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RY Doradus

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pukemaru
pukemaru's picture
RY Doradus

In VSX there is a comment by Kato that it could be a slow nova. It erupted in 1926.

However, it has positive observations between about 1990-2000 in the 14.7-15.5 range from two experienced observers, Tom Cragg and Andrew Pearce.

So my question is, could this star be a recurrent nova? If not, how is this increase in brightness explained.

Kind regards

Stephen

*****************

Stephen Hovell [HSP]
Pukemaru Observatory
341 Snelgar Road, RD 2
Kaitaia, New Zealand 0482

 

ocn
ocn's picture
RY Doradus

Hi Stephen

The pre and post discovery observations, mostly negatives, appeared in Harvard College Observatory Bulletin Nos. 847 and 851. Apparently the star had faded by about 1.1 mag ptg based on an observation made almost two months after the discovery epoch and max mag given in VSX. According to HB no. 851, there were then five negative observations, all <15.0p, made between May 6 and June 8 the following year (1927). I don't see any other data on it again until the earliest observation currently in the AAVSO Database, of  fainter than 12.8vis on February 2, 1990 by JA. I did a quick look back from the present to 1997 and found 3 apparent positives, 16.08V on Oct 21, 2009,  14.9vis on Feb 14, 2001, and 15.2vis on Dec 11, 1999. Of course, these could be real but then again, perhaps they are mis-IDs or cases of simply forgetting to include a '< ' before the magnitude value.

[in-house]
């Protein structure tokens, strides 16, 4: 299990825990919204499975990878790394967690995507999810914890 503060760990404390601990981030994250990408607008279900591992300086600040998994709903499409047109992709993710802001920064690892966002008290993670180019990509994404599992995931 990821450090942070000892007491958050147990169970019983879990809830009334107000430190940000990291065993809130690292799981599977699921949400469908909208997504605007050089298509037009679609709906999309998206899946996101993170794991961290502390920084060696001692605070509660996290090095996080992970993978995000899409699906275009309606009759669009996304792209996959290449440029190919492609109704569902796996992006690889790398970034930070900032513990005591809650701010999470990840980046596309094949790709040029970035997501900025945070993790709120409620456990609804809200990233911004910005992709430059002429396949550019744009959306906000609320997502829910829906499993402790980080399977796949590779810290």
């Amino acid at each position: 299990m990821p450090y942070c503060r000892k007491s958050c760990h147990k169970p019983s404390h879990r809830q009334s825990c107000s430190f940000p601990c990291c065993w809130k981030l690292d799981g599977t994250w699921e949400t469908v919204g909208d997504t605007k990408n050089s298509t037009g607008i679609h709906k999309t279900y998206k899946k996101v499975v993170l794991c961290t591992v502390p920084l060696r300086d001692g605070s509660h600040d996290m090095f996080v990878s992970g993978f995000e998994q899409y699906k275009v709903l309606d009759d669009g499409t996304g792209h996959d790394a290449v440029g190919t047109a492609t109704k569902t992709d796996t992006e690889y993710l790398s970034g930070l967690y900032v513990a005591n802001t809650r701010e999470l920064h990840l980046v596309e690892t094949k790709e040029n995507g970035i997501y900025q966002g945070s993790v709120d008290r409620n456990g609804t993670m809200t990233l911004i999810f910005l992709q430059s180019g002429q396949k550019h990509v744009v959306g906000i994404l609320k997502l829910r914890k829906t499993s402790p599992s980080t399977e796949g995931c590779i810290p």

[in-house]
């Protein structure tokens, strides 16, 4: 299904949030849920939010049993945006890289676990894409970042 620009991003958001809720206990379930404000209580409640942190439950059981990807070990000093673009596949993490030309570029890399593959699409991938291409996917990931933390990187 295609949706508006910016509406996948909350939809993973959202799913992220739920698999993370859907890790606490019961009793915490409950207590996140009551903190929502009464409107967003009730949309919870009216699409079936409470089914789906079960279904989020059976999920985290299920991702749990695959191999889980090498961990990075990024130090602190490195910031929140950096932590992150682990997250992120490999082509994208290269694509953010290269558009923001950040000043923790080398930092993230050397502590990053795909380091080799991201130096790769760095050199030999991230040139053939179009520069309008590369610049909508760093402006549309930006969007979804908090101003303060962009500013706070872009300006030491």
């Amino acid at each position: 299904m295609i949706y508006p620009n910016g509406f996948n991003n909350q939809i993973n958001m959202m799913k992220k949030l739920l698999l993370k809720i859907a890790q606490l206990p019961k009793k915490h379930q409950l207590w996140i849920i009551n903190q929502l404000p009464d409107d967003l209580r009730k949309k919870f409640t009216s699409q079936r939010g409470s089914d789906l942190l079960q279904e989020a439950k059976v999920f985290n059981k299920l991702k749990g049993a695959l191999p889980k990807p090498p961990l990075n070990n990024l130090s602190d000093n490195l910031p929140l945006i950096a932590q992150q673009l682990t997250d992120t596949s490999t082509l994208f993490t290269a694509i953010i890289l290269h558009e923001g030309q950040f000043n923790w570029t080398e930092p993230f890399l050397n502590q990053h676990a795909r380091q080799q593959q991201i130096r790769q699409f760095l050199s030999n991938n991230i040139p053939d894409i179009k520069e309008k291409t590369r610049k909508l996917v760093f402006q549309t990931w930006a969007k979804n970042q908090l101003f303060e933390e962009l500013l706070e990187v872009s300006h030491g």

At the currently published position of RY Dor, there is no stellar object on DSS2 Red (1996), DSS2 IR (1981), nor 2MASS J (1998), so presumably mag <19-20 or so. As far as I know, no post nova counterpart has been identified. The Downes online (2006) chart and error circle is quite a clear one and is at the same coordinates as our VSX, and Simbad positions. There appear to be a couple of very faint detections there, mag 20 ?? which may or may not have anything to do with the spectacle of 1926.

Kind regards,

Steve

OCN        

Sebastian Otero
Sebastian Otero's picture
RY Dor ID and detections

Hi Stephen,
I agree with Steve.
And I have to add that the star identification is actually uncertain so the published coordinates of this object vary depending on the source that you use.
There is an entry in VizieR for ESO observations with a position 60" away.

So it could be a missing "<" symbol or it could be a misidentification.

While checking the observations I see that the observers that consistently observed this star never detected it while the positive observations are made by the same observer (= misidentification) or by an observer who used a different chart that time and whose previous and following observations of the object are years apart (= observer not used to the star's field).

The most likely explanation is that the positive observations are thus spurious.

Cheers,
Sebastian

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